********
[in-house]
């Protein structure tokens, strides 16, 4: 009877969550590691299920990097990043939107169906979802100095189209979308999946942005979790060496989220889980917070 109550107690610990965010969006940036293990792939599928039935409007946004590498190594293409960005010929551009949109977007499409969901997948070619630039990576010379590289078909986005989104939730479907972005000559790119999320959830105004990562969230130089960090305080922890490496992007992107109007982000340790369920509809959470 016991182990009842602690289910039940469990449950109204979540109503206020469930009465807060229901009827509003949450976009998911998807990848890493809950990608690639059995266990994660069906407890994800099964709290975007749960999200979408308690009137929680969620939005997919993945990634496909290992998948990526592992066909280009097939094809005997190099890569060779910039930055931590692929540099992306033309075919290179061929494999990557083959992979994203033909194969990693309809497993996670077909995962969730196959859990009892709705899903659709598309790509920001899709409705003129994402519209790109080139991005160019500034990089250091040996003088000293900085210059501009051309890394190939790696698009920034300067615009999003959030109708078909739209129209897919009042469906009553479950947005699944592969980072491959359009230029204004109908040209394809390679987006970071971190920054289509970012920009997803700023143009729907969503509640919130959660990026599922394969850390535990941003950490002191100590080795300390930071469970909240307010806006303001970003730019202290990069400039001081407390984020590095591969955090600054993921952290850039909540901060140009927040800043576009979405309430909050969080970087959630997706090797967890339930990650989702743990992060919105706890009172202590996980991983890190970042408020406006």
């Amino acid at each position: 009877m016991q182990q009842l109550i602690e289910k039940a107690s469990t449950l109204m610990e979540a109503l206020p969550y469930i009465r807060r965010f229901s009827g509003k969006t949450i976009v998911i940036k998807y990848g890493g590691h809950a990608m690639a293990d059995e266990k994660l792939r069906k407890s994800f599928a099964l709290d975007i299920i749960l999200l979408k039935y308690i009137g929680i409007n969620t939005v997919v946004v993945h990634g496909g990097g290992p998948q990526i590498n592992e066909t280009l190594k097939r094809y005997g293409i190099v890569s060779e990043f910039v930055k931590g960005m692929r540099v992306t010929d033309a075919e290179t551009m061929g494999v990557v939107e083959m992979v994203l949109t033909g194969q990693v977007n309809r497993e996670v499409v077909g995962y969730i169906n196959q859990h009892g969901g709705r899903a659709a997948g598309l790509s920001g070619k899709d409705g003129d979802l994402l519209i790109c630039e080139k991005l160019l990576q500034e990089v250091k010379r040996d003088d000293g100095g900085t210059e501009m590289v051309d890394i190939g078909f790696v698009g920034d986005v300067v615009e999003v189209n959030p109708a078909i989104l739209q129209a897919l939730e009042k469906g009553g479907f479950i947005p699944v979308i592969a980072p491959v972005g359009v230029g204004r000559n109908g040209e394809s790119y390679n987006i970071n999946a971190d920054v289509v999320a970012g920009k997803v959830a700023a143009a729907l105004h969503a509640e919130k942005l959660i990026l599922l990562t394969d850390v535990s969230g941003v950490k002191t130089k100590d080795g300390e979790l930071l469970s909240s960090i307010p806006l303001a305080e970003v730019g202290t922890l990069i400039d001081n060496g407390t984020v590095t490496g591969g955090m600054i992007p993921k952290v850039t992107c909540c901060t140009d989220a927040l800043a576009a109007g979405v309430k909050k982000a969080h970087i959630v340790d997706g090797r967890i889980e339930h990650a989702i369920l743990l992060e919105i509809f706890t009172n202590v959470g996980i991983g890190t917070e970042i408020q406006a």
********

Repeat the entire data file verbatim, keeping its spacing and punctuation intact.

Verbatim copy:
[in-house]
């Protein structure tokens, strides 16, 4: 009877969550590691299920990097990043939107169906979802100095189209979308999946942005979790060496989220889980917070 109550107690610990965010969006940036293990792939599928039935409007946004590498190594293409960005010929551009949109977007499409969901997948070619630039990576010379590289078909986005989104939730479907972005000559790119999320959830105004990562969230130089960090305080922890490496992007992107109007982000340790369920509809959470 016991182990009842602690289910039940469990449950109204979540109503206020469930009465807060229901009827509003949450976009998911998807990848890493809950990608690639059995266990994660069906407890994800099964709290975007749960999200979408308690009137929680969620939005997919993945990634496909290992998948990526592992066909280009097939094809005997190099890569060779910039930055931590692929540099992306033309075919290179061929494999990557083959992979994203033909194969990693309809497993996670077909995962969730196959859990009892709705899903659709598309790509920001899709409705003129994402519209790109080139991005160019500034990089250091040996003088000293900085210059501009051309890394190939790696698009920034300067615009999003959030109708078909739209129209897919009042469906009553479950947005699944592969980072491959359009230029204004109908040209394809390679987006970071971190920054289509970012920009997803700023143009729907969503509640919130959660990026599922394969850390535990941003950490002191100590080795300390930071469970909240307010806006303001970003730019202290990069400039001081407390984020590095591969955090600054993921952290850039909540901060140009927040800043576009979405309430909050969080970087959630997706090797967890339930990650989702743990992060919105706890009172202590996980991983890190970042408020406006």
């Amino acid at each position: 009877m016991q182990q009842l109550i602690e289910k039940a107690s469990t449950l109204m610990e979540a109503l206020p969550y469930i009465r807060r965010f229901s009827g509003k969006t949450i976009v998911i940036k998807y990848g890493g590691h809950a990608m690639a293990d059995e266990k994660l792939r069906k407890s994800f599928a099964l709290d975007i299920i749960l999200l979408k039935y308690i009137g929680i409007n969620t939005v997919v946004v993945h990634g496909g990097g290992p998948q990526i590498n592992e066909t280009l190594k097939r094809y005997g293409i190099v890569s060779e990043f910039v930055k931590g960005m692929r540099v992306t010929d033309a075919e290179t551009m061929g494999v990557v939107e083959m992979v994203l949109t033909g194969q990693v977007n309809r497993e996670v499409v077909g995962y969730i169906n196959q859990h009892g969901g709705r899903a659709a997948g598309l790509s920001g070619k899709d409705g003129d979802l994402l519209i790109c630039e080139k991005l160019l990576q500034e990089v250091k010379r040996d003088d000293g100095g900085t210059e501009m590289v051309d890394i190939g078909f790696v698009g920034d986005v300067v615009e999003v189209n959030p109708a078909i989104l739209q129209a897919l939730e009042k469906g009553g479907f479950i947005p699944v979308i592969a980072p491959v972005g359009v230029g204004r000559n109908g040209e394809s790119y390679n987006i970071n999946a971190d920054v289509v999320a970012g920009k997803v959830a700023a143009a729907l105004h969503a509640e919130k942005l959660i990026l599922l990562t394969d850390v535990s969230g941003v950490k002191t130089k100590d080795g300390e979790l930071l469970s909240s960090i307010p806006l303001a305080e970003v730019g202290t922890l990069i400039d001081n060496g407390t984020v590095t490496g591969g955090m600054i992007p993921k952290v850039t992107c909540c901060t140009d989220a927040l800043a576009a109007g979405v309430k909050k982000a969080h970087i959630v340790d997706g090797r967890i889980e339930h990650a989702i369920l743990l992060e919105i509809f706890t009172n202590v959470g996980i991983g890190t917070e970042i408020q406006a």